HIDDEN tracks

Music was Pete Paphides' first love. And at this rate, it will be his last.


Wed, 18th April 2007

Radiohead have somehow beaten down a path between the expectations of their fans and the abyss of absolute freedom.”

In September 2007, Radiohead announced that, within 48 hours, In Rainbows would be delivered to the inboxes of fans who could pay whatever they deemed an appropriate amount. There would be no promos serviced out to journalists. Reviewers were subject to the same conditions as anyone else who wanted to hear the record. Chief music correspondents of national broadsheets were effectively engaged in a race with each other, tasked with the job of maximising their employers’ online traffic by supplying the first reviews. Of course, it’s not an ideal way to listen to music, but then if you do this job for enough years, you do develop an early sense of a record’s worth. I’m not just talking about the difference between good music and bad music, but also the difference between the different kinds of “good” music: the records which will proceed to weave their charms into your world and those which bounce off it, leaving you impressed but unmoved.

An example of the latter, in my opinion, is Radiohead’s 2011 King Of Limbs – whilst In Rainbows remains a shining example of the former. It sounded no less exciting at 6.30am on the morning of its release. Dispensed into the darkness of the sleeping world that surrounded me, it felt like I was the only person listening to these songs, like I was privy to an incredible secret. And yet, hundreds and thousands of people around the world, were also enjoying an identical experience. I listened all the way through three times, jotting down whatever observations came to mind. By the time my kids came downstairs, I had half a review written, but the rest would have to wait. Breakfasts had to be made, the school run completed. I dropped them off and continued to the nearest cafe with wi-fi. At 9.55am, I pressed send. I’m relieved to see that the record I still play and love is mostly recognisable to me from these hastily-written first impressions. That doesn’t always happen.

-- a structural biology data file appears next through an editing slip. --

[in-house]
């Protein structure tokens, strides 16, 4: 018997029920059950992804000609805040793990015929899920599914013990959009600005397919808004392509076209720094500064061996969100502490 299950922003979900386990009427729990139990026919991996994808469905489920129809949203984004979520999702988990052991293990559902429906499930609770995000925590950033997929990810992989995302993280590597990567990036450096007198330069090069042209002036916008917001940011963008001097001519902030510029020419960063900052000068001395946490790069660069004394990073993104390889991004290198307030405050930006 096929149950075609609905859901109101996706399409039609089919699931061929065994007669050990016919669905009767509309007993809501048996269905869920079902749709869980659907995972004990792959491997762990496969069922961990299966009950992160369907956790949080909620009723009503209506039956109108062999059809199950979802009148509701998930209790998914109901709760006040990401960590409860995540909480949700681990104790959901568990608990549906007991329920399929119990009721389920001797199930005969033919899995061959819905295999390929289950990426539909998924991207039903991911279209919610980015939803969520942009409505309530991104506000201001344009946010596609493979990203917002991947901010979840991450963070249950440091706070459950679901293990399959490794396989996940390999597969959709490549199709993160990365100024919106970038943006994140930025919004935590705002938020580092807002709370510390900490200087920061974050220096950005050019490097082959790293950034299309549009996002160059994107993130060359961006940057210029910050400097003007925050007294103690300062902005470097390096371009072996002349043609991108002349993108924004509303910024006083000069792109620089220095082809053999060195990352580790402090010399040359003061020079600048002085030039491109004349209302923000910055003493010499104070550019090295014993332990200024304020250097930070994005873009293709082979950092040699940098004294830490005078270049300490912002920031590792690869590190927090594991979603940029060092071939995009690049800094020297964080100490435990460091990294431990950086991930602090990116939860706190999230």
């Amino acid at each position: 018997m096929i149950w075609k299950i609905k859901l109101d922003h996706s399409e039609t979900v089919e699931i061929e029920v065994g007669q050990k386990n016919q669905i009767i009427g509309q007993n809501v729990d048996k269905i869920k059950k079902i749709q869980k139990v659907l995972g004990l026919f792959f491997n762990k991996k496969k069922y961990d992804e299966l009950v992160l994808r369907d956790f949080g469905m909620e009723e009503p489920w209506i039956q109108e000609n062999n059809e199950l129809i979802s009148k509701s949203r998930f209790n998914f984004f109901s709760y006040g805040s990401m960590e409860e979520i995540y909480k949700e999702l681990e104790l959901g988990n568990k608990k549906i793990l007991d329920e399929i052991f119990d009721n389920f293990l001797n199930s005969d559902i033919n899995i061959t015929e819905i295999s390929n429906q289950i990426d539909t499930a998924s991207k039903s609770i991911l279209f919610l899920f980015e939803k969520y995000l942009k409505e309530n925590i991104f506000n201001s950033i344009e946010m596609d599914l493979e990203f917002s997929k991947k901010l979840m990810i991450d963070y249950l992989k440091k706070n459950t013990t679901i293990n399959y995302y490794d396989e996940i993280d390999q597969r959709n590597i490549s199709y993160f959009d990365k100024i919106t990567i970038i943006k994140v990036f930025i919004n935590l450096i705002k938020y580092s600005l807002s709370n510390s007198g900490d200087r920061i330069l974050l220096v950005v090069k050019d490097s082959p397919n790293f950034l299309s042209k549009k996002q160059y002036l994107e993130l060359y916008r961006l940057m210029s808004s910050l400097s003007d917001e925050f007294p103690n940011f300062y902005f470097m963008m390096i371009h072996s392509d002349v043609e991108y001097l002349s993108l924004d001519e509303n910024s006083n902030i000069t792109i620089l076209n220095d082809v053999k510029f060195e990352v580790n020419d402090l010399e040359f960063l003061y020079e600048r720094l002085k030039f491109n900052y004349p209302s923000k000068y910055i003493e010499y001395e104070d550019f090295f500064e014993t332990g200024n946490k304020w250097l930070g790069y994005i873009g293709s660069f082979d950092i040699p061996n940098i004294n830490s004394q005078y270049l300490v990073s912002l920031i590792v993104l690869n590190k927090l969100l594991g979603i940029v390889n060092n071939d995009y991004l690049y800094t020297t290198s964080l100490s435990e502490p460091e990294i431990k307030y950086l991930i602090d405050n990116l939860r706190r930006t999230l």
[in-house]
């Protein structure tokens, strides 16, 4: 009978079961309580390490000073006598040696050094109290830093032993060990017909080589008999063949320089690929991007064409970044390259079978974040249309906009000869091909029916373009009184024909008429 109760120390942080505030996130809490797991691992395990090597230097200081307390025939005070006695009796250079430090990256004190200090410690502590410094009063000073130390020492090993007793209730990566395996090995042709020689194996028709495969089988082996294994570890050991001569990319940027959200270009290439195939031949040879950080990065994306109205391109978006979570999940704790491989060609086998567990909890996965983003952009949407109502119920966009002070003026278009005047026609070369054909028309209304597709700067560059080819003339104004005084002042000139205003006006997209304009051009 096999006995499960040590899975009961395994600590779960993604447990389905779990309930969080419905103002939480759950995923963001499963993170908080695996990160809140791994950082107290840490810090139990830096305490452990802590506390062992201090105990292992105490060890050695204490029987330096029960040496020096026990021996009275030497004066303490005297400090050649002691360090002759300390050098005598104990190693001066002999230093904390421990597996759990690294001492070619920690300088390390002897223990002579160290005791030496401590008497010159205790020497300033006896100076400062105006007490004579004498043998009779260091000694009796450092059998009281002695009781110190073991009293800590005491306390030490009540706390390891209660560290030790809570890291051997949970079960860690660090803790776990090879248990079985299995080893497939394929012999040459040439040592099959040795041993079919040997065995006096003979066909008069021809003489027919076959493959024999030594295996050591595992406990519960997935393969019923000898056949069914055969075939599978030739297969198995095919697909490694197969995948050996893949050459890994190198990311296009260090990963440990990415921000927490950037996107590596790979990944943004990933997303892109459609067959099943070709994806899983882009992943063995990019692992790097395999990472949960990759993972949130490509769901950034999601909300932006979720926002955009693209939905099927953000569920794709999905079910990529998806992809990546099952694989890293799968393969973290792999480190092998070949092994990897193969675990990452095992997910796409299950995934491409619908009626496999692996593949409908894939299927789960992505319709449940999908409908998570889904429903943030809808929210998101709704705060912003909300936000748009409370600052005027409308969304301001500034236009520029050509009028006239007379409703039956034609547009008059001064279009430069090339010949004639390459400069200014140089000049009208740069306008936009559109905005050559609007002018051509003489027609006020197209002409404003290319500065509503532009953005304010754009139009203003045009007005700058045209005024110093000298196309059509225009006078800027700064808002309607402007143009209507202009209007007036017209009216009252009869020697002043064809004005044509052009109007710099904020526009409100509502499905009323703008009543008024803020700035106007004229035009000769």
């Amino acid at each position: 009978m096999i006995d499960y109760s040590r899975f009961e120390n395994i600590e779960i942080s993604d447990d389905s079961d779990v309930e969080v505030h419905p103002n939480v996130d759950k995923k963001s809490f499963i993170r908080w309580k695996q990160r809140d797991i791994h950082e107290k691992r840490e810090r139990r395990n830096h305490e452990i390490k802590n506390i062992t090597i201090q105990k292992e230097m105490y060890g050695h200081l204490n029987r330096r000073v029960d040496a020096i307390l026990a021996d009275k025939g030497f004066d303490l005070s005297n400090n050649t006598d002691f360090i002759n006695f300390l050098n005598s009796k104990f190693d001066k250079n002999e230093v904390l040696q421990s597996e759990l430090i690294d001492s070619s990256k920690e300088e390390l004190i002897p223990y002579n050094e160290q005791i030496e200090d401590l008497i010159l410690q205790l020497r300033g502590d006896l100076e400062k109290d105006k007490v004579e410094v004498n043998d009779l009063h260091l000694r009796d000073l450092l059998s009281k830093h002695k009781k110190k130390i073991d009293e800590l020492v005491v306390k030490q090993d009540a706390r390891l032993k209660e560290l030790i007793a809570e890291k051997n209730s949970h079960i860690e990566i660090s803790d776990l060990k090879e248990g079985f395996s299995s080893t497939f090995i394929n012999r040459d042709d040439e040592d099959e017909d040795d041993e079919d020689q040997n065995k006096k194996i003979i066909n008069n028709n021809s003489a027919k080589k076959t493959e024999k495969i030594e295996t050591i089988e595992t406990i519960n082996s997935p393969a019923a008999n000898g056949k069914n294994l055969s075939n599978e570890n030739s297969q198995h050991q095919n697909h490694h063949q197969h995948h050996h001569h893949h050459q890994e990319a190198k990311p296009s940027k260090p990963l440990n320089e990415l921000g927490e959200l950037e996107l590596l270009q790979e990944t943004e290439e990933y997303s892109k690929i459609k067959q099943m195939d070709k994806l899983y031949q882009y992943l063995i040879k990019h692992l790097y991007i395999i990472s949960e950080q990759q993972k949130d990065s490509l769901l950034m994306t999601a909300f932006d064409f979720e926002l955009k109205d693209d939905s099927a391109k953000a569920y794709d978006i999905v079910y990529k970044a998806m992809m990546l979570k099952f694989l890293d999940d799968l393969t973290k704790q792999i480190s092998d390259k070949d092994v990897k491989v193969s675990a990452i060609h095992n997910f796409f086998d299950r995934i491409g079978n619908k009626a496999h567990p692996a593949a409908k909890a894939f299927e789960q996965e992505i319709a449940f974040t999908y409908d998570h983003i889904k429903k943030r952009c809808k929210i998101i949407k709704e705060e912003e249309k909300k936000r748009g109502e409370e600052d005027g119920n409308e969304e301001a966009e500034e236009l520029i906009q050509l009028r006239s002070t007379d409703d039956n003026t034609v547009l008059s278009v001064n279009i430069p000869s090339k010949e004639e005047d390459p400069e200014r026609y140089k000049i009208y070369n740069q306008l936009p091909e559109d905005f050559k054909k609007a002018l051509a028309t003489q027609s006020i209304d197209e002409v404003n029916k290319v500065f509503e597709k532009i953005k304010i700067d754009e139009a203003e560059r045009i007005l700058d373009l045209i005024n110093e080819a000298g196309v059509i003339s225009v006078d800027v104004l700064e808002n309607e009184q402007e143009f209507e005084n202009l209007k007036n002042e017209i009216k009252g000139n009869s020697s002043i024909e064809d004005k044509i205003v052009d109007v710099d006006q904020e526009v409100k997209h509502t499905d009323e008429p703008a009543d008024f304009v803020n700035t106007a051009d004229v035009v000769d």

Had there been a nationwide power cut last Monday, you could have lit a town the size of St Albans with the envy that Radiohead instantly elicited among their peers. Take away the glamour of a pop star’s job and that fact is that most of the currently trading names in your record collection are slogging through severe record deals for percentage points that Radiohead left behind a long time ago. And yet, among all the excitement, it’s worth pondering a small but important question. If the music industry collapsed tomorrow, what would most of those bands do with their new-found autonomy? In a world without A&R men and people who are paid to tell you the truth about whether your new stuff sucks, how many musicians would ultimately resist the gravitational pull of their own rectums?

Ever since OK Computer made them big enough to ignore the advice of those around them, Radiohead have somehow beaten down a path between the expectations of their fans and the abyss of absolute freedom. That they’ve done it again with In Rainbows isn’t entirely clear from the first few bars. Even before he sings the lines, “One by one/Comes to us all,” the hand of Thom Yorke, the incorrigible contrarian, is evident in the jackhammering machine beat that kicks off 15 Step. Once you’ve effectively been told to sit up straight and listen, everything is played out around a rhythm that resembles a sectioned patient trying to escape their straitjacket and Jonny Greenwood and Ed O’Brien’s simple, pretty guitar playing. Occasional bursts of shouting children do little to dissipate the presiding air of strangeness. Welcome then, to Radiohead’s favourite default setting in 2007.